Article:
On November 28, 2014, 98 year-old David Douglas Duncan spent the evening regaling guests at the Leitz Park Wetzlar with accounts of his fascinating life as a photographer. Wine was imbibed, anecdotes exchanged. A wonderful time was had by all, according to all extant accounts. His visit marked the introduction of a new exclusive Leica M special edition: the M3D ‘David Douglas Duncan’, the aim to honor the former Life photographer as one of a distinguished group of Leica photographers well as to celebrate 60 Years of M Photography.
The special edition Leica M3D is limited to 16 units. It is an exact replica of the four M3D’s Leitz created for Duncan in 1959. The original M3D was an M3 designed to use a Leicavit winder. The original M3D became the basis for the Leica MP, which Leitz manufactured in small production runs from 1956, and was specifically aimed at professional photojournalists.
During his career as a Life photographer, Duncan became closely associated with Leica – to the point that they manufactured the original M3D for him. Ironically, Duncan, who used a IIIc throughout his coverage of the Korean War, mounted Nikkor lenses on his Leica, most notably a Nikkor-S.C. 50mm 1.5. Duncan had been introduced to the Nikkor optics on a visit to Tokyo in 1950. His use of the then little-known Japanese optics helped set in motion the wider acceptance of Nikon products and Nikon’s rise to prominence in the 1960’s in conjunction with the slow transformation of the Leica M from a pro’s working tool to what is now a luxury boutique item.
David Douglas Duncan’s Leica IIIc with Nikkor-S.C. 5cm 1.5
In 1950 Duncan visited Japan to take pictures of traditional Japanese arts. While there his assistant, a young Japanese photographer working as a Life stringer, Mr. Jun Miki, took his photograph with an 85mm f2 Nikkor on a Leica IIIf. This candid shot of Duncan by Miki turned out to be one of the most important photographs in the history of Nikon and Japanese camera makers. Shown the enlarged 8 x 10 photograph, Duncan was astonished at the sharpness and the image quality of the Nikkor and sought to meet with its manufacturer. A meeting was arranged between Duncan and Life photographer Horace Bristol, with the president of Nippon Kogaku, Dr. Masao Nagaoka. After Nagaoka loaned various Nikkors to Duncan and Bristol for testing, both ended up replacing their personal lenses with Nikkors.
Shortly after, The Korean War commenced, and Duncan shot his iconic war reportage with a Leica…and Nikkors. Duncan used two Leica IIIc, both fitted with Tewe Polyfocus finders and the Nikkor 5cm. The effect was immediate. Life cabled Duncan after receiving his first Korean photographs, quizzically inquiring, “Why are you using a plate camera???” The difference the Nikkors produced was easily seen. The slightly higher contrast range of the Nikkors translated better for newsprint output than the lower contrast of the Leitz optics, yielding better prints for newsprint’s resolution of around 80/120 lines. Within weeks every Life staff photographer passing through Tokyo had bought a set of Nikkor lenses.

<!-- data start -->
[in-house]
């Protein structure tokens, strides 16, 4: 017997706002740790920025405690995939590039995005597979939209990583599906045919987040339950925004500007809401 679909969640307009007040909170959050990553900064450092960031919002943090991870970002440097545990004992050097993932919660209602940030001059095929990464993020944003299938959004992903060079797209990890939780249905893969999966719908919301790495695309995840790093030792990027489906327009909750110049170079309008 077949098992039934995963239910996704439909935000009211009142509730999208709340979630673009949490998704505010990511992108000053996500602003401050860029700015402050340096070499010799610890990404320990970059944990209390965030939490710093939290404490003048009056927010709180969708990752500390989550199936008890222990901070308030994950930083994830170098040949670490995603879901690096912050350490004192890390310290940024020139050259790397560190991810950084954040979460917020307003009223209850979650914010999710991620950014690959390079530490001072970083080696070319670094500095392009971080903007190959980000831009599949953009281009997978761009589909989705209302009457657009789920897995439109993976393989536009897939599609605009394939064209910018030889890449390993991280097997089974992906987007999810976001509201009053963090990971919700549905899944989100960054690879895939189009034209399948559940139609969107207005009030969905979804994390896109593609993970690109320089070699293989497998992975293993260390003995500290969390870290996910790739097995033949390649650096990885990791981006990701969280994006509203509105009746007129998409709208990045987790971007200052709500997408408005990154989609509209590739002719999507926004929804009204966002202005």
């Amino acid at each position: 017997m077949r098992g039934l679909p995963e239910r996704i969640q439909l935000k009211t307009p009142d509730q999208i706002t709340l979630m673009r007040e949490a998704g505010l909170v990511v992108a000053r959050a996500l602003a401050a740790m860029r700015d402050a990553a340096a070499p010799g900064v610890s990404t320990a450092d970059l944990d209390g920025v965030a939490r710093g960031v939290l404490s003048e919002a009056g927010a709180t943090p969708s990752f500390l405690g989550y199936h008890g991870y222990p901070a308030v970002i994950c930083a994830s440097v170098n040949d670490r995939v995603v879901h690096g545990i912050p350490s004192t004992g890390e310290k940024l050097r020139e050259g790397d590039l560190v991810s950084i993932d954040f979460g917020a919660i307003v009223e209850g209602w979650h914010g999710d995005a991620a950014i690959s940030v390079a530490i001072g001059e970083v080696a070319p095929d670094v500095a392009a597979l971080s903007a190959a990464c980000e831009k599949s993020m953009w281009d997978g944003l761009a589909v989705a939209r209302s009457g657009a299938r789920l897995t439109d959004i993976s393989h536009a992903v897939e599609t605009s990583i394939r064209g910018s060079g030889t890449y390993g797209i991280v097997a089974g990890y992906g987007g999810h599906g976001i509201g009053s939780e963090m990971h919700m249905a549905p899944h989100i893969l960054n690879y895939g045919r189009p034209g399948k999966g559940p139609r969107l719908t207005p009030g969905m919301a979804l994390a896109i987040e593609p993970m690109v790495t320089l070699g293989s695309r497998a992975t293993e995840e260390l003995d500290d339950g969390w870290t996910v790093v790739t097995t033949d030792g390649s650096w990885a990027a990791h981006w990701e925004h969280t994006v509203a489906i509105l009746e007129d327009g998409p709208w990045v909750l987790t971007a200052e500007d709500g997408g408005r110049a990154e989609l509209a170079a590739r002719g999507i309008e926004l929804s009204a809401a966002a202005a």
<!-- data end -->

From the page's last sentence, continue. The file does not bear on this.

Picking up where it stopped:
Carl Mydans and Hank Walker, two photojournalists covering the Korean War, also purchased Nikkors on Duncan’s advice. Walker also purchased a Nikon S body. The Korean War took place during a bitter Korean winter, with temperatures routinely below -30 C. While many cameras froze and wouldn’t work, Walker’s new Nikon S worked perfectly throughout and produced the photographs that won the U.S. Camera Prize in 1950. Mydans’ photographs, also using Nikkor optics, subsequently won the prize as well. On December 10th, 1950 the New York Times featured a full article on the emergence of Nikon’s use in the ranks of professional photojournalists, and Popular Photography soon followed with articles of its own.
Gradually more Korean War era photojournalists shifted to Nikkors, with some using Nikon S bodies in preference to the Leica. Nikon capitalized on its professional popularity by establishing repair support and cleaning services for those with the assignments in Korea, benefiting from the input of those using the Nikon S and lenses in the harsh Korean environment. Not many companies have the luxury of such extensive in-field testing, and Nikon ultimately used these experiences to develop the iconic Nikon F.
Nikon has always been a curious mix of tradition and innovation. Unlike Leitz, they early on recognized the future potential of SLR cameras. Based partly on input from photographers like Duncan using their cameras in the Korean War, Nikon realized that SLR cameras provided advantages not available with rangefinder cameras. In 1955 Nikon launched a program for the development of SLR cameras in conjunction with the development of SP and S3 as the successors to Nikon S2 (1954). Nikon adopted the same body mechanism as in the SP/S3 to produce the F, employing the layout and geometry of the shutter button, film wind-up lever and other components except for the viewfinder and other parts essential for SLR cameras, with the intent to produce the Nikon F in parallel production with SP and the S3. The rest, as they say, is history.